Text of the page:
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Understanding EBITDA

In arriving at a valuation for their business, many managers come across the term EBITDA.  For some this term is Greek and for others it’s a term they vaguely remember being mentioned during their days in business school. For many business owners it’s a completely new term, with no context, and why it is important is a complete mystery to them.  But to buyers, EBITDA seems to be an incredibly important term.  So what is EBITDA?

To begin let’s spell out the acronym.  EBITDA stands for “Earnings before Interest, Taxes, Depreciation and Amortization,” that is, a company’s earnings before items which can be disassociated from the day to day operations of the business.  EBITDA is therefore a measure of the financial strength of the business, and presents a proxy for the total cash flow which a potential buyer could expect to garner from the purchase of your business.

Let’s break down each part of the acronym, beginning with Earnings. In the case of your business, Earnings is represented by the bottom line income, what is labeled “Ordinary Business Income,” on your tax returns.  This is the number arrived at by subtracting all expenses from Revenues and adding or subtracting any additional cost or income.  Distributions and dividends are items which occur after “Earnings” is calculated and are therefore not included in this equation.

Interest payments are associated with debt that the company currently holds.  Those interest payments whether they are on a Line of Credit to the local bank or for outstanding debt the company has taken on to purchase machinery or warehouse space, will likely be in some way included into the sales price of your business.  Meaning, that when a new owner takes over operations, or comes on board to help grow your business, the business will be starting fresh.  From the time of the sale going forward the new owners can expect all of the money previously paid to the bank, to flow through to bottom line earnings instead.  For this reason, in valuing your company it is important to add back interest payments to your bottom line earnings.

Next, we arrive at taxes. Each and every business pays taxes, but the amount is variable by state and subject to current legislation.  For that reason, we add back some, but not all taxes to your bottom line profits.  In most cases the only tax added back will be your Franchise Taxes. Franchise Taxes are those taxes charged by a state to a company, as the cost of a business in that state.  The tax varies based on the size of the business and the state in which the business is incorporated.  Because a company may be incorporated in a different state, or the size of the business may drastically change after an acquisition, these taxes are therefore variable and not a reflection on the business’ earnings.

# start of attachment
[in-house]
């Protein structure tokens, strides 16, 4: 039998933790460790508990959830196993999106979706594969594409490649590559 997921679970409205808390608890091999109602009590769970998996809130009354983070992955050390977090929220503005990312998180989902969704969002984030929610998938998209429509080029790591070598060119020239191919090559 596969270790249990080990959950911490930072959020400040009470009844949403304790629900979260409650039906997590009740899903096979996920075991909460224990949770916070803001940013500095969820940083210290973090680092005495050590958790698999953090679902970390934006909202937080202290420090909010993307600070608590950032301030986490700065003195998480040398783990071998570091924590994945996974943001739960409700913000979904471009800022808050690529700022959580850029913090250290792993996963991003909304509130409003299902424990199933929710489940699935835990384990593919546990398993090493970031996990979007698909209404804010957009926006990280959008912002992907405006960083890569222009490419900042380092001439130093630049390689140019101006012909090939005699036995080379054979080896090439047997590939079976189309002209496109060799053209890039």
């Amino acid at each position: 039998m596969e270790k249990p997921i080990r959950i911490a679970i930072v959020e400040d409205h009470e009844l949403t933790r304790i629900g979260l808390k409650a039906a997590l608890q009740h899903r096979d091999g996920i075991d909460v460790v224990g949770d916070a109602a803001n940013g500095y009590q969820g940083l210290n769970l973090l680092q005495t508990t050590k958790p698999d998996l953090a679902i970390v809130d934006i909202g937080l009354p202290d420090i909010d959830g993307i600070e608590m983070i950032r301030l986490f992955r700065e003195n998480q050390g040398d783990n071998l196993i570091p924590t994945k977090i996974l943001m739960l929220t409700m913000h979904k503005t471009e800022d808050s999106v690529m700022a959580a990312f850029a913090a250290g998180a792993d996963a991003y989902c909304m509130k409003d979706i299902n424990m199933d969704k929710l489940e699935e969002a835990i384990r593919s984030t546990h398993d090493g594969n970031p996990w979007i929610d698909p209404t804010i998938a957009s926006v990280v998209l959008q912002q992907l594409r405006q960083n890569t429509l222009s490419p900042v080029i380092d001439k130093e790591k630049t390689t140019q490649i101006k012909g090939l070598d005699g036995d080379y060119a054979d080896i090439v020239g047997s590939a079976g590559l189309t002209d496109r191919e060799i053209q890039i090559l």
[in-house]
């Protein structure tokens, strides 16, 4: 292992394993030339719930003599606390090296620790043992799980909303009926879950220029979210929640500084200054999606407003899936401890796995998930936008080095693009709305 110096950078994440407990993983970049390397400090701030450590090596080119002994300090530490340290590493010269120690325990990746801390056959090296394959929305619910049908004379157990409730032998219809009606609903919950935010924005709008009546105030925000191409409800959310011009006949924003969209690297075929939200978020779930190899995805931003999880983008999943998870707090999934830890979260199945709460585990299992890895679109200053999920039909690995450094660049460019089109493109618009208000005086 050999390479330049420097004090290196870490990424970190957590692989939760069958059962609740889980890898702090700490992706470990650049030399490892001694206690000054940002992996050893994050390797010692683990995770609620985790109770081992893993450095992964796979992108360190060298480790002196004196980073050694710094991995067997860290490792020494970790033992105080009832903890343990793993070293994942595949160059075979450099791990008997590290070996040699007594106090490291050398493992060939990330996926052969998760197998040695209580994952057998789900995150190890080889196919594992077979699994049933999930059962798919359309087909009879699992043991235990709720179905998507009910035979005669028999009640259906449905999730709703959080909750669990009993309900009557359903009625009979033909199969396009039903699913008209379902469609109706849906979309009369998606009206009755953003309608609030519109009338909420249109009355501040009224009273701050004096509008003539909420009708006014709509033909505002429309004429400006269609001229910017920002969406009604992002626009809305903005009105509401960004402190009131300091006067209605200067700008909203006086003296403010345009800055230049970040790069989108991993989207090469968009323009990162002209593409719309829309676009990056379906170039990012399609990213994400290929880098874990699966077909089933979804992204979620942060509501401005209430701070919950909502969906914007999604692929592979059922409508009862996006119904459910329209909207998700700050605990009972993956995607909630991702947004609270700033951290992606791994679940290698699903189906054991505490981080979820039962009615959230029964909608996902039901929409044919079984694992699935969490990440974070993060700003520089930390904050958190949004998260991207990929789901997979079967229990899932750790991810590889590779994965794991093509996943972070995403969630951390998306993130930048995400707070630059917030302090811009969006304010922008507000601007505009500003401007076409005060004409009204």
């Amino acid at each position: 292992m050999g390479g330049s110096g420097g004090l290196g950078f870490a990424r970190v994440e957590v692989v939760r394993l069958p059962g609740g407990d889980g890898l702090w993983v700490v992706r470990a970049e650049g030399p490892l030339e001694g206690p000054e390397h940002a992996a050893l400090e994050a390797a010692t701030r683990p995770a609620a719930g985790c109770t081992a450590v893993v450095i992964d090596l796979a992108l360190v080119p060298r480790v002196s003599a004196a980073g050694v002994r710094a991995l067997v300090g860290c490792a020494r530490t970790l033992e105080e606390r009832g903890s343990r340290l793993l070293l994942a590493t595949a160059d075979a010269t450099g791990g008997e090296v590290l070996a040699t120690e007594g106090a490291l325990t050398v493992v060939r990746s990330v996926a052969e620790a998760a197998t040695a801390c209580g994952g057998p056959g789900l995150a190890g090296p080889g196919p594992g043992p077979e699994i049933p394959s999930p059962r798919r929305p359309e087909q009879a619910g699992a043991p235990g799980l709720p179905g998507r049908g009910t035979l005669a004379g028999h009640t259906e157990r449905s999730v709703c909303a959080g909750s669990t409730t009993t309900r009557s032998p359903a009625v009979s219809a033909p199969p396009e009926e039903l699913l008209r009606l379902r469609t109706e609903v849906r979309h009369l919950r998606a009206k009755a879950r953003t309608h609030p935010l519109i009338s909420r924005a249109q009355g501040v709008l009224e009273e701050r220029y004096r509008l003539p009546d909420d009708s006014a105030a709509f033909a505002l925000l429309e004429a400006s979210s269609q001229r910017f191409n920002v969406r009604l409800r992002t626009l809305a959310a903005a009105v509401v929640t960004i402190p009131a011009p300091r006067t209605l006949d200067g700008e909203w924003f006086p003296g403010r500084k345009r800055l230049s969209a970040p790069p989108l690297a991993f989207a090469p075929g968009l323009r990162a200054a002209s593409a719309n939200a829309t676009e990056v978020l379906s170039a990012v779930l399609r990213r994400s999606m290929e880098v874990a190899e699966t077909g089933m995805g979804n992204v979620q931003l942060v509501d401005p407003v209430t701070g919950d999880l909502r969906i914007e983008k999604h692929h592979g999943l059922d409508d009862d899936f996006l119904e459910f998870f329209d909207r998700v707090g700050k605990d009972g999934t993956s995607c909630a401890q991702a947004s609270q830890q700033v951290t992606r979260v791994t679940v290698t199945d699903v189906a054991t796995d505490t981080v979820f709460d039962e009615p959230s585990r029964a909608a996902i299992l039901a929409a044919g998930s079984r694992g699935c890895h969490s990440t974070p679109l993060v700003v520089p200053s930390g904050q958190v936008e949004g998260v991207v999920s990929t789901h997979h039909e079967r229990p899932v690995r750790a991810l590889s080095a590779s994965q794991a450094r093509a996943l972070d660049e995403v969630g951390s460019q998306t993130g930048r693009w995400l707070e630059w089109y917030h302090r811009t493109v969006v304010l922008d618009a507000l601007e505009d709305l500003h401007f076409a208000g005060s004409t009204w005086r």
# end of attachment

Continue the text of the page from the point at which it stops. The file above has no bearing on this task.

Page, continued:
Depreciation is a fancy accounting term for something we all know.  The amount of value your car loses the moment you drive it off the lot, is the most common form of depreciation we deal with during our lives.  Say you purchased new machinery ten years ago, and it is still running and in good condition, humming along each day spitting out all the widgets you can sell.  But your accountant may send you tax returns each year saying your machine is worth less and less.  This amount that gets deducted by your accountant isn’t an actual amount of cash leaving your business, but it decreases your bottom line earnings.  For this reason, we add depreciation back, to put back into your bottom line, an amount which was taken out on paper, but not out of your company’s checking account.  An additional note, as we are dealing with your company’s Profit and Loss statement, we ignore the total amount of accumulated depreciation which is shown on your Balance Sheet, in order to capture the expense associated only with one accounting period.

Amortization is Depreciations baby brother. If you purchased a business ten years ago, you may have paid more for that company than what it was worth at that very moment based on the amount of assets and business you were garnering by purchasing that company and its clients.  Let’s say that the business you bought was worth one million dollars, but you figured that the business’ client list and trademark was worth an additional half million dollars to you over the long run, and so you paid one point five million dollars for the business.  This additional half million dollars is sometimes referred to as “good will”. It’s a value which can be reflected on paper and then turned into cash over a period of time.  Just like your new car though, each year your accountant is going to take some part of this half million dollars and subtract it from your profits before he or she arrives at your bottom line net income.  Since this number is an adjustment made on paper, just like depreciation, adding it back gives a better picture of the amount of cash flowing through your business.